The Danger of Half-Gospels

John Wesley famously preached a sermon against "The Almost Christian." Reading it recently, I found myself reflecting on how many of the failures he tries to attack come from picking certain parts of Christianity and applying them to ourselves without joining them to other parts that are equally necessary. That pattern of picking and choosing makes me think about the gospel, the good news of God's salvation in Jesus, and how few in the modern church seem to actually embrace or live into it as a whole.

The issue is simple: for that message to make sense, we need to parts together to make it whole. The gospel only works if we understand deeply both that we are sinners and that Jesus freely saves sinners.

We must own our sinfulness - that we are not good or righteous, we are not even okay. We are rebels against heaven who poison all that we touch. Even our hidden and respectable sins should earn us damnation. When we point at the world as if the sin lives only out there rather than also inside our ribcages, when we reassure ourselves or others by listing the nice things they have done, when we think our religion or our righteousness earn us something before our perfect Creator, we have lost the gospel.

Likewise, we must own God's grace. Jesus died to seek and save sinners, only sinners, and to bring us to life and grace. He pays for the full guilt of everything we have done. He knows far better than we do the evil in our hearts and He delights in us anyway. He marries Himself to us, knowing we are a faithless bride. He welcomes us in, knowing we will be prodigal children.

To lose either side of this reality is to lose the whole gospel.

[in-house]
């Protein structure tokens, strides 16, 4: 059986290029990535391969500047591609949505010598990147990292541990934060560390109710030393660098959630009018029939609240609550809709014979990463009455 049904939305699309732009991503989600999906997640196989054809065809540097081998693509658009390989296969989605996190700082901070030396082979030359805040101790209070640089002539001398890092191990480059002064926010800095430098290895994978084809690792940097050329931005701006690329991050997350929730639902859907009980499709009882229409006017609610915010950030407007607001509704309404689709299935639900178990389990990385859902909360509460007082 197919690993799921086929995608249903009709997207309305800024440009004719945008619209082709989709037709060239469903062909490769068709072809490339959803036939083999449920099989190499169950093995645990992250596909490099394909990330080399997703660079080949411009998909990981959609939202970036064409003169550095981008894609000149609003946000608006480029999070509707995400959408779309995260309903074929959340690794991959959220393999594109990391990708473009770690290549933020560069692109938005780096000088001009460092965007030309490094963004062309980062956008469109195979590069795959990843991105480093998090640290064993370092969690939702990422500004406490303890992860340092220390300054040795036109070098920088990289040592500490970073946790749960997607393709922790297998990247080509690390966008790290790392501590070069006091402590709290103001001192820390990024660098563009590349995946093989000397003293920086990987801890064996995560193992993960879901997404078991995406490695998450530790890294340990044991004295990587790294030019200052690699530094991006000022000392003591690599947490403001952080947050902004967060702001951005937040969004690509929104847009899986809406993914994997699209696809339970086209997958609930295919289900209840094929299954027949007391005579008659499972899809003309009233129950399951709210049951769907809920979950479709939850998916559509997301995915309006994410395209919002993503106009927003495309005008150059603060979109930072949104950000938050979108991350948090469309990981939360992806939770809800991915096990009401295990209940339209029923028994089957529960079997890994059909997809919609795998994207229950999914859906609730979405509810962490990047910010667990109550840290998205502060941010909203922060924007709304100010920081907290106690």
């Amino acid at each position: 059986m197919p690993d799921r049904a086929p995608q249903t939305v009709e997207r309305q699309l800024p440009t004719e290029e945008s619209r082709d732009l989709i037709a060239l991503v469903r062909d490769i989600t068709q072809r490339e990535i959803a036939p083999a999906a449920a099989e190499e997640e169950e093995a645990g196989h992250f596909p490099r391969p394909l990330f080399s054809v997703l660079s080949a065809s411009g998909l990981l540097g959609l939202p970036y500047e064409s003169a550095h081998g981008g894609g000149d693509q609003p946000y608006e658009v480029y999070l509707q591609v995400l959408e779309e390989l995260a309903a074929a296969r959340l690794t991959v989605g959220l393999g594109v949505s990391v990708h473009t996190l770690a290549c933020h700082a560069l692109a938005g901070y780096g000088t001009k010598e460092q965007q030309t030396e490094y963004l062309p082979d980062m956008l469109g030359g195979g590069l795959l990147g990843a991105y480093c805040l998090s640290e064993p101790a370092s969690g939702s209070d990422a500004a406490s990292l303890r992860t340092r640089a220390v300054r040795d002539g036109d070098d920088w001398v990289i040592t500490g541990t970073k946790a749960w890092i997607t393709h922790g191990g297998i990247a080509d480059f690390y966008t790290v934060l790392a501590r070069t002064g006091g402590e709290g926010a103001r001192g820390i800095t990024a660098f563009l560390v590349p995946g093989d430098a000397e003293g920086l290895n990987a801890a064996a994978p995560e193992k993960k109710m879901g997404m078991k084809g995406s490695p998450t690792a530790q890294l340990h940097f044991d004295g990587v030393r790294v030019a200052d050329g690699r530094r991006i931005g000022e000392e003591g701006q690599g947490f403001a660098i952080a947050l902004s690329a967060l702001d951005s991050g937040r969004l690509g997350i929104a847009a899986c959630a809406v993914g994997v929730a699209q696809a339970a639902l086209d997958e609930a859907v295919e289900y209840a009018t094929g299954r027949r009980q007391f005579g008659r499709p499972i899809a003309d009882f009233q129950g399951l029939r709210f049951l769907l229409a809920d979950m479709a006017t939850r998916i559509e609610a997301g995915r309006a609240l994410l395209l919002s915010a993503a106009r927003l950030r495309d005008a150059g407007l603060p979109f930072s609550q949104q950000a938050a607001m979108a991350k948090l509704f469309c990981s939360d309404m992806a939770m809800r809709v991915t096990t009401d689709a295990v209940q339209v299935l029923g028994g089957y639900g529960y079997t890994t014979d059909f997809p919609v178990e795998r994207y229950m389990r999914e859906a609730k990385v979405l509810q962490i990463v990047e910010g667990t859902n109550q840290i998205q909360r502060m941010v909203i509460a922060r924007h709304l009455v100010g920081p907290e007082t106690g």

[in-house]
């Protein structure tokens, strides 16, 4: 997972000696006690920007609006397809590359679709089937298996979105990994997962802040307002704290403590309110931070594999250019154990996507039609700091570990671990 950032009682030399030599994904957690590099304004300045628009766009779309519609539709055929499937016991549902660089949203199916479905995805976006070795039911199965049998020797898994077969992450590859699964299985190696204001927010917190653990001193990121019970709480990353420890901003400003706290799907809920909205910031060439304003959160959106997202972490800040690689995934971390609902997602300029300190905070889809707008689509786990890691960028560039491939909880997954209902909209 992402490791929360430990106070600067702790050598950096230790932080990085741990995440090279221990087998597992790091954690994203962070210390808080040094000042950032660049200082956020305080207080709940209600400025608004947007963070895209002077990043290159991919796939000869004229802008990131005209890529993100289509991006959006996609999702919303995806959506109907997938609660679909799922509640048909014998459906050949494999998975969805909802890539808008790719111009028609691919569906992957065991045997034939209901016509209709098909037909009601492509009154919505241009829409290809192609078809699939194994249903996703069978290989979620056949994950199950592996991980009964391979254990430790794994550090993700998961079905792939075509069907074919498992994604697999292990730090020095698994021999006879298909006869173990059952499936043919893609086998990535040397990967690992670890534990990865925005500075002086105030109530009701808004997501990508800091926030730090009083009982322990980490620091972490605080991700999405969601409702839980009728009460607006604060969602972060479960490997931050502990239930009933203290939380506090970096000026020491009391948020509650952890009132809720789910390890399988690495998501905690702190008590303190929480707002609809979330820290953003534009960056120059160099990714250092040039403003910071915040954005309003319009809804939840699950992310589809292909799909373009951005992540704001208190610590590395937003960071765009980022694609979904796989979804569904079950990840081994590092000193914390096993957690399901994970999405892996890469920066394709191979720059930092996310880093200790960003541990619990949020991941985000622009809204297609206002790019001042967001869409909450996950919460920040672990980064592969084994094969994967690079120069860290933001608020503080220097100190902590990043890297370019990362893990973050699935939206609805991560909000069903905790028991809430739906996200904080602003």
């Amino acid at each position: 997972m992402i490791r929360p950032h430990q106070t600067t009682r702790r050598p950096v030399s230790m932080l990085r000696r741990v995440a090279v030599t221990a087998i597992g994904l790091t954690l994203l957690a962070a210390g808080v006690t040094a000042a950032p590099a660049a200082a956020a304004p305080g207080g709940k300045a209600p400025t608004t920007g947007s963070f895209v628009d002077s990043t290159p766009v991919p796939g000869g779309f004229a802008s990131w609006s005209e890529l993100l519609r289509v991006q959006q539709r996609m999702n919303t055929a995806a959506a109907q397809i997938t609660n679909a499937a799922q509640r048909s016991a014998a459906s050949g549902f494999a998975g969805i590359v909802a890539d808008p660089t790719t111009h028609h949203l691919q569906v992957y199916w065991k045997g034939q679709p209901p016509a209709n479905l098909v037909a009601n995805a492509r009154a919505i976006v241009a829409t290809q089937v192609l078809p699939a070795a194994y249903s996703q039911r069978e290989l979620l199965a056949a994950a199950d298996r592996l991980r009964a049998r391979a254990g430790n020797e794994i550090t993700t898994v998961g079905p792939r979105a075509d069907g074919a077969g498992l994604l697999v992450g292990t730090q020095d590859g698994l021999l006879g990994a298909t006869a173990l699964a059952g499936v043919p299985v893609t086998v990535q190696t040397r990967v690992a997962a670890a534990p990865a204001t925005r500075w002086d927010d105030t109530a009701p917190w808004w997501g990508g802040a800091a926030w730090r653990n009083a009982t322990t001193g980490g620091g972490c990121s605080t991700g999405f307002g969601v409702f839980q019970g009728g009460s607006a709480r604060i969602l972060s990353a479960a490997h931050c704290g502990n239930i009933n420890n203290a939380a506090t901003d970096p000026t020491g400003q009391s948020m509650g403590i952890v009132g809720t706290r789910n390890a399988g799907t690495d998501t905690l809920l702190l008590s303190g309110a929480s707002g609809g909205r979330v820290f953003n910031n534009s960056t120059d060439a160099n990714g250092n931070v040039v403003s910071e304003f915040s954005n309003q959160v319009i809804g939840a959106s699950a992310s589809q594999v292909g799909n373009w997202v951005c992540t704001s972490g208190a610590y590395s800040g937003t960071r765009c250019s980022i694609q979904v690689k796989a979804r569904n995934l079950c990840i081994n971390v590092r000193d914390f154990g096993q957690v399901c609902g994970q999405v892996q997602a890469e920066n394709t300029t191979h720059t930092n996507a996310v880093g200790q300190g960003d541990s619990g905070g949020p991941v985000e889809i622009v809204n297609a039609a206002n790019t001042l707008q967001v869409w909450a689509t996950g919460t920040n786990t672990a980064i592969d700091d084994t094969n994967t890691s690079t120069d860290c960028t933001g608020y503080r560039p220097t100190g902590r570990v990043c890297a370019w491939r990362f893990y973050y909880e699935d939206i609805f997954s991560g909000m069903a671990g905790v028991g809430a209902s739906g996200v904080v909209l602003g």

There are those who, in the name of grace, seek to minimize sin. They shudder to speak of it, minimize it, and do their best to convince everyone that we're all great. In the name of "love" they stroke our self-esteem and coddle our egos and ask with the serpent, "Did God really say?" 

Those ear-ticklers have denied the reality of our sin, but the irony is that they also lose the reality of God's grace. They tell people, "Jesus died to rescue those who had it all together and were doing a really great job on their own but who could maybe be inspired to do even better." This isn't grace; it is nonsense. You can't have forgiveness if you don't need to be forgiven.

At the same time, there are those who in the name of sin minimize grace. They might not come out and deny it, but they certainly don't think it gets you very far. Instead, they try to motivate obedience through guilt and shame. They think they can berate and badger lost lambs into the kingdom of heaven. Our hope is not that we have our sins covered by the cross but that we can try really hard and maybe not make baby Jesus cry.

Those fearmongers lose grace, but they also lose sin. Such brimstone-peddlers are inevitably hypocrites because they cannot bear the burden of the law without the grace meant to help support us under it. As a consequence, in practice if not in word, their list of sins grows ever narrower and ever more skewed toward the obvious and "worldly." The idea that harshness, gossip, and pride might damn us gets pushed aside and all that is left is the extremes of profligation.

In the gospel, we must have both sin and grace at the same time, and we must always press more into one and then the other. The way to grow in our victory over sin is to experience the free forgiveness of Jesus Christ when we fail. The way to know the depths of God's grace is to endeavor with our whole beings to mortify the flesh in all its guises. As we confront our sin, the cross is magnified. As the mercy of the cross gets clearer, we more clearly see our need for it. Sin is the lens through which we understand grace; grace is the light that illuminates our sin.

Perhaps my deepest prayer as a pastor is that I might believe, reflect, and teach both sides of this reality. After all, to experience only one side or the other is actually to miss it altogether. Instead, my prayer is that we might learn to love the whole gospel. Or, as Wesley expresses it in the conclusion of his sermon: "May we all thus experience what it is to be, not almost only; but altogether Christians; being justified freely by his grace, through the redemption that is in Jesus; knowing we have peace with God through Jesus Christ; rejoicing in hope of the glory of God; and having the love of God shed abroad in our hearts, by the Holy Ghost given unto us!"